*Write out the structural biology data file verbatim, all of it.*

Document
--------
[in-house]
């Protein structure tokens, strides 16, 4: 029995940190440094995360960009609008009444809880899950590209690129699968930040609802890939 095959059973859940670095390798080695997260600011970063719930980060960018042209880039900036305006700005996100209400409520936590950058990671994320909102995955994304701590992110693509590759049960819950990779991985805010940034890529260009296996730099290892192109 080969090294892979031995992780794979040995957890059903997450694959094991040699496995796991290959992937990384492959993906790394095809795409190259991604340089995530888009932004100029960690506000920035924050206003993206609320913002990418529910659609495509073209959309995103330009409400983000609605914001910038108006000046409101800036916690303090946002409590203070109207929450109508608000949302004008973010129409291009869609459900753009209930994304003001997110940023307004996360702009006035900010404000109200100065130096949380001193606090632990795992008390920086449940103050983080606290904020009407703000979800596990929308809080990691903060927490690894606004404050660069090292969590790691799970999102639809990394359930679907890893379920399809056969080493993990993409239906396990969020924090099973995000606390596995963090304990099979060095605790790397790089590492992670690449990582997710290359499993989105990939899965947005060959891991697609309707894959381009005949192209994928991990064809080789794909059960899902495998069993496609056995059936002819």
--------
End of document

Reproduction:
[in-house]
């Protein structure tokens, strides 16, 4: 029995940190440094995360960009609008009444809880899950590209690129699968930040609802890939 095959059973859940670095390798080695997260600011970063719930980060960018042209880039900036305006700005996100209400409520936590950058990671994320909102995955994304701590992110693509590759049960819950990779991985805010940034890529260009296996730099290892192109 080969090294892979031995992780794979040995957890059903997450694959094991040699496995796991290959992937990384492959993906790394095809795409190259991604340089995530888009932004100029960690506000920035924050206003993206609320913002990418529910659609495509073209959309995103330009409400983000609605914001910038108006000046409101800036916690303090946002409590203070109207929450109508608000949302004008973010129409291009869609459900753009209930994304003001997110940023307004996360702009006035900010404000109200100065130096949380001193606090632990795992008390920086449940103050983080606290904020009407703000979800596990929308809080990691903060927490690894606004404050660069090292969590790691799970999102639809990394359930679907890893379920399809056969080493993990993409239906396990969020924090099973995000606390596995963090304990099979060095605790790397790089590492992670690449990582997710290359499993989105990939899965947005060959891991697609309707894959381009005949192209994928991990064809080789794909059960899902495998069993496609056995059936002819």